By Madeleine Ang
Thigh high boots, 90s grunge, chokers and bomber jackets are some of the newly emerging trends of 2016. Could ethical fashion be making the list?
Ethical fashion, otherwise known as ‘clothing with a conscience’ has become increasingly important to modern day consumers. Ethical fashion buyers are like the vegans of the fashion world. They’re making a conscious decision to buy products that are better for them, for animals and for the environment. Ethical fashion considers all moral aspects of the clothing – whether or not clothing is made using environmentally friendly, cruelty free materials and whether or not they are produced in safe working conditions, providing fair wages to workers.
Designers are paying more attention to the ethicality of their business and the effect their products are having on the environment. Creating pieces that are environmentally friendly and cruelty free are becoming a higher priority as customers become more and more aware of the story behind the clothes they’re purchasing.. Buying clothes is no longer as simple as picking what you like the look of, accepting it for a cheap price and calling it a bargain. Consumers are further considering how their clothing is sourced and how businesses can afford to price their garments so cheap?
Ethical fashion will proceed to increase in popularity as long as people continue to display an interest in living an ethical lifestyle and look for more noble substitutes to ‘fast fashion’, which tends to trade quality for quantity.
The hazardous clothing industry of fast fashion has been put under the western worlds’ spotlight after incidents regarding workers safety have appeared in our news. It was the tragedy of the Bangladesh factory collapse that became a key event in exposing the evils of this industry. For many of our big branded fashion companies such as ‘H&M’ and ‘Forever 21’ their products are produced in third world countries where workers have very few rights and are poorly protected. This means they can hire thousands of workers and get away with paying them very little, enforcing long working hours and under unsafe conditions.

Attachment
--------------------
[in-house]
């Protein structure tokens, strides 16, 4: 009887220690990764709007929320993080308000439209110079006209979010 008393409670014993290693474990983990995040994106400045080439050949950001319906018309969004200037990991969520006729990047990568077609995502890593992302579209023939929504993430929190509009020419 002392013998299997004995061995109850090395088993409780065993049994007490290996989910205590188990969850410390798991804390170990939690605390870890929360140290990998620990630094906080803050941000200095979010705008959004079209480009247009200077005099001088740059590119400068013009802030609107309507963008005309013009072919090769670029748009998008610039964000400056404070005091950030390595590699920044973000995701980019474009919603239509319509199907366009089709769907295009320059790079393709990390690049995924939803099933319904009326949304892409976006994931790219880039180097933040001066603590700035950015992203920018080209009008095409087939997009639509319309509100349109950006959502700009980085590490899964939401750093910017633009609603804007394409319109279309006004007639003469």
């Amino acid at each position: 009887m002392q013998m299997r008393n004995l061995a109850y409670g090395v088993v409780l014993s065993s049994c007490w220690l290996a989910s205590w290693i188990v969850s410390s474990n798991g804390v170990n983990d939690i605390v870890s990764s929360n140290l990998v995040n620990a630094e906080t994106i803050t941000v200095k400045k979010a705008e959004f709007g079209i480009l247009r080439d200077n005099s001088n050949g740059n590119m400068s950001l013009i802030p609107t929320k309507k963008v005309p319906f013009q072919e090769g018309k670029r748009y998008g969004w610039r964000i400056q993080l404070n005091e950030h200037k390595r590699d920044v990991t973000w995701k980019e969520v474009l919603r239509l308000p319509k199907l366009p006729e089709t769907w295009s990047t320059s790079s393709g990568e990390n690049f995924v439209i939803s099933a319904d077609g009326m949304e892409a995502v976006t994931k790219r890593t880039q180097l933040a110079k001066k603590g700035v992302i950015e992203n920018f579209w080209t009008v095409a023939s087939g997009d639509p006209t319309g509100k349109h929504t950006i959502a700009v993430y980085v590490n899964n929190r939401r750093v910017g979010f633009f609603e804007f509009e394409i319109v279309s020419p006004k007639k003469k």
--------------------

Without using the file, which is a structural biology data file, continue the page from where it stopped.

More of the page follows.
There’s also a greater chance that these ‘fast fashion’ companies are responsible for child labour and slavery. Low priced items are slowly beginning to be seen not as an advantage, but as a clear sign that that product caused harm to our environment and the worker who helped to produce it.
Another reason people are starting to opt away from ‘fast fashion’ and towards ethical fashion is because it has a terrible effect on our environment. Not to mention the millions of animals that are slaughtered annually for the fashion industry, enduring inhumane suffering throughout the production process. Clothes are manufactured using cheap materials made up of chemicals that can be potentially harmful to the consumer as well as the earth. Fast fashion also encourages overproduction. Millions of unwanted clothing pieces go to waste and go towards land fills.
As this sort of information about the fashion industry continues to be exposed, ethical fashion will maintain its progressing popularity status. It also owes some of its newfound popularity due to vintage clothing and thrift shopping currently so on trend right now.
Vintage and second hand clothing are appealing because you can own unique, one of a kind clothing for an affordable price without your purchase causing any further harm to anything or anyone. Perhaps the environmentalists are right, maybe going green is the new black!